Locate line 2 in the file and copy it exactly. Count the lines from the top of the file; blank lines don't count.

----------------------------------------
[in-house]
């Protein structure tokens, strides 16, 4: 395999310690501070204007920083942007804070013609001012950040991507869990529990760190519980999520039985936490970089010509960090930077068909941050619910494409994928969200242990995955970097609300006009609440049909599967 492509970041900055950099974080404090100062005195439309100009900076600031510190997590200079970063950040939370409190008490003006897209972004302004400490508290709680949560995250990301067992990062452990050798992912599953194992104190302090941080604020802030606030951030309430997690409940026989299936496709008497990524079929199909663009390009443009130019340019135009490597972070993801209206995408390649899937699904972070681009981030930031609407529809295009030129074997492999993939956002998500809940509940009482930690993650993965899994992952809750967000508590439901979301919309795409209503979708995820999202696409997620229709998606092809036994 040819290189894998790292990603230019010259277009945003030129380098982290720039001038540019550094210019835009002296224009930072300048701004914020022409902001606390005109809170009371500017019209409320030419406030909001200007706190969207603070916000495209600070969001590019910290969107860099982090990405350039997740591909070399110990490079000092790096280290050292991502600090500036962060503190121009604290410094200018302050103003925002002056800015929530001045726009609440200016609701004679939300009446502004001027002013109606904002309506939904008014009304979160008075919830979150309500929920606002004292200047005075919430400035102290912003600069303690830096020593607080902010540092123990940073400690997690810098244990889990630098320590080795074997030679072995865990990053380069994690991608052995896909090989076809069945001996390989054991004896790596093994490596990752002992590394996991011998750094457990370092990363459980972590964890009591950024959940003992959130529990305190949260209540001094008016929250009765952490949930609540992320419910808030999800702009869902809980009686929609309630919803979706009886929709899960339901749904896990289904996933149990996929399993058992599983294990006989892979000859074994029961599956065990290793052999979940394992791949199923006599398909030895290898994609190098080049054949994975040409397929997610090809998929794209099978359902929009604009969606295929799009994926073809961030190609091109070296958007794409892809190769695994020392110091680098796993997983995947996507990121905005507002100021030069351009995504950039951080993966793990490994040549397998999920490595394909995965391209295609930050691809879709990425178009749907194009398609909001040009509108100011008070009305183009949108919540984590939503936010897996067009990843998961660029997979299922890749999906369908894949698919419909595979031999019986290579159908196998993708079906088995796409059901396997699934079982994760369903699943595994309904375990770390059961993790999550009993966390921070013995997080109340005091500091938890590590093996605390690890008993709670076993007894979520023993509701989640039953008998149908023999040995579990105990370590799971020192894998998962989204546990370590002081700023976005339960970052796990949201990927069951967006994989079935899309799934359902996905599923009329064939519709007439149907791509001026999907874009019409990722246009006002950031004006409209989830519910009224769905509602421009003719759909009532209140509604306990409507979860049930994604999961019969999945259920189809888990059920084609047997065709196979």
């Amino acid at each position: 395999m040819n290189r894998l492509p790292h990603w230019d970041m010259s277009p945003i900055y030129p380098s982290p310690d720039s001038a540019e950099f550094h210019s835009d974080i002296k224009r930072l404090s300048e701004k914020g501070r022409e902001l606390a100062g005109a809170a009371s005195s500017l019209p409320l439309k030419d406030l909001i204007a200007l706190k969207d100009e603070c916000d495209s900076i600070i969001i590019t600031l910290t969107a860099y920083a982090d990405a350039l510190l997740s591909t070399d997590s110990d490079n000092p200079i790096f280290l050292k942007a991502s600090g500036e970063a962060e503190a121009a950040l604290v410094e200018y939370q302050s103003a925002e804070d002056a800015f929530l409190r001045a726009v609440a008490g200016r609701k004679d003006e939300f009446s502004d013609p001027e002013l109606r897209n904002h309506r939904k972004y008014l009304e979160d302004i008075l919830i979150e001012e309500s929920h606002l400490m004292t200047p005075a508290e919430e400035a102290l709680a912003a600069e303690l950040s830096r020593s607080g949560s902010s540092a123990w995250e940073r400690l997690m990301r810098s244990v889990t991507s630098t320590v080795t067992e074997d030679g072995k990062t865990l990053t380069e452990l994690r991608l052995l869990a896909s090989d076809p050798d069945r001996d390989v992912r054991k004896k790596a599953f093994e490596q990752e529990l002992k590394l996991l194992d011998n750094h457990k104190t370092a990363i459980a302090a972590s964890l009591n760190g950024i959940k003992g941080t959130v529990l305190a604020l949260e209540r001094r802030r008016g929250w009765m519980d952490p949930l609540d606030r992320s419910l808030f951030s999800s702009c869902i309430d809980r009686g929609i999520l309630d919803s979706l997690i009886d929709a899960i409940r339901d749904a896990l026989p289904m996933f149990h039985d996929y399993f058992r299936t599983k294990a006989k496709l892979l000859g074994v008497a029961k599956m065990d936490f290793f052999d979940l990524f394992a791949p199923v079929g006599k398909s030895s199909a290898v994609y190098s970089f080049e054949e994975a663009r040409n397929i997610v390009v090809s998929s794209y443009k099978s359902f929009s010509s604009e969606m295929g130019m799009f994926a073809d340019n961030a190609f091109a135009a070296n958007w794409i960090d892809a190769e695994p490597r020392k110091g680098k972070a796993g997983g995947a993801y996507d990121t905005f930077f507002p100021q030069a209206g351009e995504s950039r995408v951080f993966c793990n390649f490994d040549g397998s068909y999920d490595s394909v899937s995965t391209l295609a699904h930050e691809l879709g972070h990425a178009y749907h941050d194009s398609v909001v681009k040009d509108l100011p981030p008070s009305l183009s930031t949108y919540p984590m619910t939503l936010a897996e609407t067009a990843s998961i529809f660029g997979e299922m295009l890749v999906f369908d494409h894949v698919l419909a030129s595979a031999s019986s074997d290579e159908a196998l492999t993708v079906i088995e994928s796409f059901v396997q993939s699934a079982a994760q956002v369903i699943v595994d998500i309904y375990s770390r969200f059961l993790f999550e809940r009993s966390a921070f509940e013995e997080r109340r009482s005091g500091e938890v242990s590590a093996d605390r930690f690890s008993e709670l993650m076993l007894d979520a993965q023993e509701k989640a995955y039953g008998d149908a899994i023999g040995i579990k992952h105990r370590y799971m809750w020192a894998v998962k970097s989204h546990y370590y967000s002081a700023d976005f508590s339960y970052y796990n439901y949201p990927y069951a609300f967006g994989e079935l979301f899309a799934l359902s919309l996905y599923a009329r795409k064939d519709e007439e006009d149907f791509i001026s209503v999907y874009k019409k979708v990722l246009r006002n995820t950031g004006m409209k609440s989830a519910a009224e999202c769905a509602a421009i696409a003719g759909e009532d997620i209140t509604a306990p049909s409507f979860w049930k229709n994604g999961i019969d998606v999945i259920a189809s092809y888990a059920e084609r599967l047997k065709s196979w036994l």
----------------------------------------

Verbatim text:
């Protein structure tokens, strides 16, 4: 395999310690501070204007920083942007804070013609001012950040991507869990529990760190519980999520039985936490970089010509960090930077068909941050619910494409994928969200242990995955970097609300006009609440049909599967 492509970041900055950099974080404090100062005195439309100009900076600031510190997590200079970063950040939370409190008490003006897209972004302004400490508290709680949560995250990301067992990062452990050798992912599953194992104190302090941080604020802030606030951030309430997690409940026989299936496709008497990524079929199909663009390009443009130019340019135009490597972070993801209206995408390649899937699904972070681009981030930031609407529809295009030129074997492999993939956002998500809940509940009482930690993650993965899994992952809750967000508590439901979301919309795409209503979708995820999202696409997620229709998606092809036994 040819290189894998790292990603230019010259277009945003030129380098982290720039001038540019550094210019835009002296224009930072300048701004914020022409902001606390005109809170009371500017019209409320030419406030909001200007706190969207603070916000495209600070969001590019910290969107860099982090990405350039997740591909070399110990490079000092790096280290050292991502600090500036962060503190121009604290410094200018302050103003925002002056800015929530001045726009609440200016609701004679939300009446502004001027002013109606904002309506939904008014009304979160008075919830979150309500929920606002004292200047005075919430400035102290912003600069303690830096020593607080902010540092123990940073400690997690810098244990889990630098320590080795074997030679072995865990990053380069994690991608052995896909090989076809069945001996390989054991004896790596093994490596990752002992590394996991011998750094457990370092990363459980972590964890009591950024959940003992959130529990305190949260209540001094008016929250009765952490949930609540992320419910808030999800702009869902809980009686929609309630919803979706009886929709899960339901749904896990289904996933149990996929399993058992599983294990006989892979000859074994029961599956065990290793052999979940394992791949199923006599398909030895290898994609190098080049054949994975040409397929997610090809998929794209099978359902929009604009969606295929799009994926073809961030190609091109070296958007794409892809190769695994020392110091680098796993997983995947996507990121905005507002100021030069351009995504950039951080993966793990490994040549397998999920490595394909995965391209295609930050691809879709990425178009749907194009398609909001040009509108100011008070009305183009949108919540984590939503936010897996067009990843998961660029997979299922890749999906369908894949698919419909595979031999019986290579159908196998993708079906088995796409059901396997699934079982994760369903699943595994309904375990770390059961993790999550009993966390921070013995997080109340005091500091938890590590093996605390690890008993709670076993007894979520023993509701989640039953008998149908023999040995579990105990370590799971020192894998998962989204546990370590002081700023976005339960970052796990949201990927069951967006994989079935899309799934359902996905599923009329064939519709007439149907791509001026999907874009019409990722246009006002950031004006409209989830519910009224769905509602421009003719759909009532209140509604306990409507979860049930994604999961019969999945259920189809888990059920084609047997065709196979």